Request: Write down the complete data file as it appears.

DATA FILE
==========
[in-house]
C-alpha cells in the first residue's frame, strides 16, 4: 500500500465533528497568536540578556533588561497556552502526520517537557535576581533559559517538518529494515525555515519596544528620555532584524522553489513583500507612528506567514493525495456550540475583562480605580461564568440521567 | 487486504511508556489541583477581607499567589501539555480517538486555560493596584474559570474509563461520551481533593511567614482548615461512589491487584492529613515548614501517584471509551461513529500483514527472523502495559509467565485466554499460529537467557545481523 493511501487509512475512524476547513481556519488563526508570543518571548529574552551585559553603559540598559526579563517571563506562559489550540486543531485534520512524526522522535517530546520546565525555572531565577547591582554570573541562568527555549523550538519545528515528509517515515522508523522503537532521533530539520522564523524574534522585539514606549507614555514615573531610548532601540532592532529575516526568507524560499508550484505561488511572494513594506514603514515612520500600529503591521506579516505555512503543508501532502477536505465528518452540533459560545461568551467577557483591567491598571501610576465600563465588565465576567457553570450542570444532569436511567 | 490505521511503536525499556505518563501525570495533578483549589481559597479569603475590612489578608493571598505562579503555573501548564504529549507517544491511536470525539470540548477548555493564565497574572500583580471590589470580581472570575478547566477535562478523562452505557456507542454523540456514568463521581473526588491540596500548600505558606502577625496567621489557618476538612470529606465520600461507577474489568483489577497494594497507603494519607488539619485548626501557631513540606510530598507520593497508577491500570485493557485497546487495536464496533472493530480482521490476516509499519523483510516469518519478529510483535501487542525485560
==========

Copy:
[in-house]
C-alpha cells in the first residue's frame, strides 16, 4: 500500500465533528497568536540578556533588561497556552502526520517537557535576581533559559517538518529494515525555515519596544528620555532584524522553489513583500507612528506567514493525495456550540475583562480605580461564568440521567 | 487486504511508556489541583477581607499567589501539555480517538486555560493596584474559570474509563461520551481533593511567614482548615461512589491487584492529613515548614501517584471509551461513529500483514527472523502495559509467565485466554499460529537467557545481523 493511501487509512475512524476547513481556519488563526508570543518571548529574552551585559553603559540598559526579563517571563506562559489550540486543531485534520512524526522522535517530546520546565525555572531565577547591582554570573541562568527555549523550538519545528515528509517515515522508523522503537532521533530539520522564523524574534522585539514606549507614555514615573531610548532601540532592532529575516526568507524560499508550484505561488511572494513594506514603514515612520500600529503591521506579516505555512503543508501532502477536505465528518452540533459560545461568551467577557483591567491598571501610576465600563465588565465576567457553570450542570444532569436511567 | 490505521511503536525499556505518563501525570495533578483549589481559597479569603475590612489578608493571598505562579503555573501548564504529549507517544491511536470525539470540548477548555493564565497574572500583580471590589470580581472570575478547566477535562478523562452505557456507542454523540456514568463521581473526588491540596500548600505558606502577625496567621489557618476538612470529606465520600461507577474489568483489577497494594497507603494519607488539619485548626501557631513540606510530598507520593497508577491500570485493557485497546487495536464496533472493530480482521490476516509499519523483510516469518519478529510483535501487542525485560